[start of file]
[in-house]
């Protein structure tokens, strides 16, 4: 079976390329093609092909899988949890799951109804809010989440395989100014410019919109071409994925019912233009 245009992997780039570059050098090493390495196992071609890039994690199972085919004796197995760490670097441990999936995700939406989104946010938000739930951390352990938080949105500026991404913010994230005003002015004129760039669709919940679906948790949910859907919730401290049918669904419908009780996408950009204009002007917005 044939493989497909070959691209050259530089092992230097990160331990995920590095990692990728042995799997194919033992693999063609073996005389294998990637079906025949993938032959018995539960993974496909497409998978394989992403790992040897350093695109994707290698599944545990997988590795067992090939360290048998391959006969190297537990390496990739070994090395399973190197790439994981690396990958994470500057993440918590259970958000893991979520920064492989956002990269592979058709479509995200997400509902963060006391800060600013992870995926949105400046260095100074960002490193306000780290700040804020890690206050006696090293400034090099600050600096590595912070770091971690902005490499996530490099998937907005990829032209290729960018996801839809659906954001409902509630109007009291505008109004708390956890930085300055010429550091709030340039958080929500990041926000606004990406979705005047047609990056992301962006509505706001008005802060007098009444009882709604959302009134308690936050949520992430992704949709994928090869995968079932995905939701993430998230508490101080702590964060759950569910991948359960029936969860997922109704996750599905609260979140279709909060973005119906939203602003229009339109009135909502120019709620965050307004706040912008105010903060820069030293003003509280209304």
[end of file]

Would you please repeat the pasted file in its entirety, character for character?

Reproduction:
[in-house]
């Protein structure tokens, strides 16, 4: 079976390329093609092909899988949890799951109804809010989440395989100014410019919109071409994925019912233009 245009992997780039570059050098090493390495196992071609890039994690199972085919004796197995760490670097441990999936995700939406989104946010938000739930951390352990938080949105500026991404913010994230005003002015004129760039669709919940679906948790949910859907919730401290049918669904419908009780996408950009204009002007917005 044939493989497909070959691209050259530089092992230097990160331990995920590095990692990728042995799997194919033992693999063609073996005389294998990637079906025949993938032959018995539960993974496909497409998978394989992403790992040897350093695109994707290698599944545990997988590795067992090939360290048998391959006969190297537990390496990739070994090395399973190197790439994981690396990958994470500057993440918590259970958000893991979520920064492989956002990269592979058709479509995200997400509902963060006391800060600013992870995926949105400046260095100074960002490193306000780290700040804020890690206050006696090293400034090099600050600096590595912070770091971690902005490499996530490099998937907005990829032209290729960018996801839809659906954001409902509630109007009291505008109004708390956890930085300055010429550091709030340039958080929500990041926000606004990406979705005047047609990056992301962006509505706001008005802060007098009444009882709604959302009134308690936050949520992430992704949709994928090869995968079932995905939701993430998230508490101080702590964060759950569910991948359960029936969860997922109704996750599905609260979140279709909060973005119906939203602003229009339109009135909502120019709620965050307004706040912008105010903060820069030293003003509280209304």